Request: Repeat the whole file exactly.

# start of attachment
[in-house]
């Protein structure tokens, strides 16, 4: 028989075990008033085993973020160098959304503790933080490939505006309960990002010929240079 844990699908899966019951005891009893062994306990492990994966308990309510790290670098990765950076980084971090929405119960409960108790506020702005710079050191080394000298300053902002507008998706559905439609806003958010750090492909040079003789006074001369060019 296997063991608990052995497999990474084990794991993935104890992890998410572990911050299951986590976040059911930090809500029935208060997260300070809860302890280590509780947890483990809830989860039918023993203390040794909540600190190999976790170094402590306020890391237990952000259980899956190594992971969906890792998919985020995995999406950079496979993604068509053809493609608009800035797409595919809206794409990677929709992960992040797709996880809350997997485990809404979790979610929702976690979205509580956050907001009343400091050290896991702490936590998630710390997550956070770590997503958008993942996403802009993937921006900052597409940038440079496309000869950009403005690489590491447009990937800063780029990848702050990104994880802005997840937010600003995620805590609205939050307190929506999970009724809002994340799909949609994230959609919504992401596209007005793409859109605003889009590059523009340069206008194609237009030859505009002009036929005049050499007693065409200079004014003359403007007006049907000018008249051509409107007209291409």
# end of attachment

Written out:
[in-house]
């Protein structure tokens, strides 16, 4: 028989075990008033085993973020160098959304503790933080490939505006309960990002010929240079 844990699908899966019951005891009893062994306990492990994966308990309510790290670098990765950076980084971090929405119960409960108790506020702005710079050191080394000298300053902002507008998706559905439609806003958010750090492909040079003789006074001369060019 296997063991608990052995497999990474084990794991993935104890992890998410572990911050299951986590976040059911930090809500029935208060997260300070809860302890280590509780947890483990809830989860039918023993203390040794909540600190190999976790170094402590306020890391237990952000259980899956190594992971969906890792998919985020995995999406950079496979993604068509053809493609608009800035797409595919809206794409990677929709992960992040797709996880809350997997485990809404979790979610929702976690979205509580956050907001009343400091050290896991702490936590998630710390997550956070770590997503958008993942996403802009993937921006900052597409940038440079496309000869950009403005690489590491447009990937800063780029990848702050990104994880802005997840937010600003995620805590609205939050307190929506999970009724809002994340799909949609994230959609919504992401596209007005793409859109605003889009590059523009340069206008194609237009030859505009002009036929005049050499007693065409200079004014003359403007007006049907000018008249051509409107007209291409």